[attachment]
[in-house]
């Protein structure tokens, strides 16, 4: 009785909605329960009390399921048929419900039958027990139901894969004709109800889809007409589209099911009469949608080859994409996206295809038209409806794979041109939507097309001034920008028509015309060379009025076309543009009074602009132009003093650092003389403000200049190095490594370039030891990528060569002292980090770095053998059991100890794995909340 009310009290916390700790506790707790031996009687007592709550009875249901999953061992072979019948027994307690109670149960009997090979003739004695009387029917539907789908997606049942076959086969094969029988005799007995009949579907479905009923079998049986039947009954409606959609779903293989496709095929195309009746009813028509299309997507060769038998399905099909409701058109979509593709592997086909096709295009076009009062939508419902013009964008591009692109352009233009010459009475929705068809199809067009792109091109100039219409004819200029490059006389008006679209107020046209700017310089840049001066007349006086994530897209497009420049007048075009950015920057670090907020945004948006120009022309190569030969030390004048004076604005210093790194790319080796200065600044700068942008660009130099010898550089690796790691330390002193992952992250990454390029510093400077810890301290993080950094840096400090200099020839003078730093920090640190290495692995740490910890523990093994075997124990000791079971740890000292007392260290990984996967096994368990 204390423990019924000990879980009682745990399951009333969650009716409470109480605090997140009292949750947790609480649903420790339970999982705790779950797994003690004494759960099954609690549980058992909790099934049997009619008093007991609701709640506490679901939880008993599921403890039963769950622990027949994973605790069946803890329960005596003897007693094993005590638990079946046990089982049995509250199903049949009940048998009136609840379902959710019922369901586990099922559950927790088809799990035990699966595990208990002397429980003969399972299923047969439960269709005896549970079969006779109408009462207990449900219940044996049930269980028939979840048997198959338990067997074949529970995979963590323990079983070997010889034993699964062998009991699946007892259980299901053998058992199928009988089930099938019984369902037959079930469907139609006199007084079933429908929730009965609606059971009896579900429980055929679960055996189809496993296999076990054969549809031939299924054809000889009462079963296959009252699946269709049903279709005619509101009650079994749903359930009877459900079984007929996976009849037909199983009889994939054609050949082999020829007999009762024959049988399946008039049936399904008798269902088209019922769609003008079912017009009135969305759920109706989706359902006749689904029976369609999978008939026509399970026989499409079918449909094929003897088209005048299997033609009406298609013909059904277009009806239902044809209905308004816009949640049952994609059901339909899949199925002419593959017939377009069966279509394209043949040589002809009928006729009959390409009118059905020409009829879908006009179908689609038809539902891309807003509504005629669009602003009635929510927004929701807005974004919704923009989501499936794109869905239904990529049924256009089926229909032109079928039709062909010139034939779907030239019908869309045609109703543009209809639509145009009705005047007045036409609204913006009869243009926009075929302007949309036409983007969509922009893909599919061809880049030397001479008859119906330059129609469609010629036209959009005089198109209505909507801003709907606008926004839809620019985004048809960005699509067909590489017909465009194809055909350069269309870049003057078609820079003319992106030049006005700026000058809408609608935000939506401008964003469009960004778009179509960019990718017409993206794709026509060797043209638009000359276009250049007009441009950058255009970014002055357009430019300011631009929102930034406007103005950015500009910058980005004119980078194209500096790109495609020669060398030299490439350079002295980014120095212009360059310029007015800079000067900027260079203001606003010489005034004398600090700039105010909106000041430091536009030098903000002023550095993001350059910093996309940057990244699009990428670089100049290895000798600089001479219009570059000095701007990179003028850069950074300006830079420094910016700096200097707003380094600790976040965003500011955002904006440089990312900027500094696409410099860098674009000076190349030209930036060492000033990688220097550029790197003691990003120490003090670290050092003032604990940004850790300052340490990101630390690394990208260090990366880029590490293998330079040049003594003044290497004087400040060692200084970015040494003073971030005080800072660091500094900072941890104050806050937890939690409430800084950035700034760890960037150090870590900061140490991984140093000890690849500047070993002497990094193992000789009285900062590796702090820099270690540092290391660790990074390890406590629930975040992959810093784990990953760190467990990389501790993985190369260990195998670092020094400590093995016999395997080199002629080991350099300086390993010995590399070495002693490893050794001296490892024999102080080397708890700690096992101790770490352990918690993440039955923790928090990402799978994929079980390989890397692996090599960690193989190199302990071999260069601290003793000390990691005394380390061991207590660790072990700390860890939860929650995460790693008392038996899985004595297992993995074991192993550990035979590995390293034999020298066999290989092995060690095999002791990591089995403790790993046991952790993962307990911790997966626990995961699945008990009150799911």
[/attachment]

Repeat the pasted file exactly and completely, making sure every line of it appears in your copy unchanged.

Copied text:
[in-house]
């Protein structure tokens, strides 16, 4: 009785909605329960009390399921048929419900039958027990139901894969004709109800889809007409589209099911009469949608080859994409996206295809038209409806794979041109939507097309001034920008028509015309060379009025076309543009009074602009132009003093650092003389403000200049190095490594370039030891990528060569002292980090770095053998059991100890794995909340 009310009290916390700790506790707790031996009687007592709550009875249901999953061992072979019948027994307690109670149960009997090979003739004695009387029917539907789908997606049942076959086969094969029988005799007995009949579907479905009923079998049986039947009954409606959609779903293989496709095929195309009746009813028509299309997507060769038998399905099909409701058109979509593709592997086909096709295009076009009062939508419902013009964008591009692109352009233009010459009475929705068809199809067009792109091109100039219409004819200029490059006389008006679209107020046209700017310089840049001066007349006086994530897209497009420049007048075009950015920057670090907020945004948006120009022309190569030969030390004048004076604005210093790194790319080796200065600044700068942008660009130099010898550089690796790691330390002193992952992250990454390029510093400077810890301290993080950094840096400090200099020839003078730093920090640190290495692995740490910890523990093994075997124990000791079971740890000292007392260290990984996967096994368990 204390423990019924000990879980009682745990399951009333969650009716409470109480605090997140009292949750947790609480649903420790339970999982705790779950797994003690004494759960099954609690549980058992909790099934049997009619008093007991609701709640506490679901939880008993599921403890039963769950622990027949994973605790069946803890329960005596003897007693094993005590638990079946046990089982049995509250199903049949009940048998009136609840379902959710019922369901586990099922559950927790088809799990035990699966595990208990002397429980003969399972299923047969439960269709005896549970079969006779109408009462207990449900219940044996049930269980028939979840048997198959338990067997074949529970995979963590323990079983070997010889034993699964062998009991699946007892259980299901053998058992199928009988089930099938019984369902037959079930469907139609006199007084079933429908929730009965609606059971009896579900429980055929679960055996189809496993296999076990054969549809031939299924054809000889009462079963296959009252699946269709049903279709005619509101009650079994749903359930009877459900079984007929996976009849037909199983009889994939054609050949082999020829007999009762024959049988399946008039049936399904008798269902088209019922769609003008079912017009009135969305759920109706989706359902006749689904029976369609999978008939026509399970026989499409079918449909094929003897088209005048299997033609009406298609013909059904277009009806239902044809209905308004816009949640049952994609059901339909899949199925002419593959017939377009069966279509394209043949040589002809009928006729009959390409009118059905020409009829879908006009179908689609038809539902891309807003509504005629669009602003009635929510927004929701807005974004919704923009989501499936794109869905239904990529049924256009089926229909032109079928039709062909010139034939779907030239019908869309045609109703543009209809639509145009009705005047007045036409609204913006009869243009926009075929302007949309036409983007969509922009893909599919061809880049030397001479008859119906330059129609469609010629036209959009005089198109209505909507801003709907606008926004839809620019985004048809960005699509067909590489017909465009194809055909350069269309870049003057078609820079003319992106030049006005700026000058809408609608935000939506401008964003469009960004778009179509960019990718017409993206794709026509060797043209638009000359276009250049007009441009950058255009970014002055357009430019300011631009929102930034406007103005950015500009910058980005004119980078194209500096790109495609020669060398030299490439350079002295980014120095212009360059310029007015800079000067900027260079203001606003010489005034004398600090700039105010909106000041430091536009030098903000002023550095993001350059910093996309940057990244699009990428670089100049290895000798600089001479219009570059000095701007990179003028850069950074300006830079420094910016700096200097707003380094600790976040965003500011955002904006440089990312900027500094696409410099860098674009000076190349030209930036060492000033990688220097550029790197003691990003120490003090670290050092003032604990940004850790300052340490990101630390690394990208260090990366880029590490293998330079040049003594003044290497004087400040060692200084970015040494003073971030005080800072660091500094900072941890104050806050937890939690409430800084950035700034760890960037150090870590900061140490991984140093000890690849500047070993002497990094193992000789009285900062590796702090820099270690540092290391660790990074390890406590629930975040992959810093784990990953760190467990990389501790993985190369260990195998670092020094400590093995016999395997080199002629080991350099300086390993010995590399070495002693490893050794001296490892024999102080080397708890700690096992101790770490352990918690993440039955923790928090990402799978994929079980390989890397692996090599960690193989190199302990071999260069601290003793000390990691005394380390061991207590660790072990700390860890939860929650995460790693008392038996899985004595297992993995074991192993550990035979590995390293034999020298066999290989092995060690095999002791990591089995403790790993046991952790993962307990911790997966626990995961699945008990009150799911």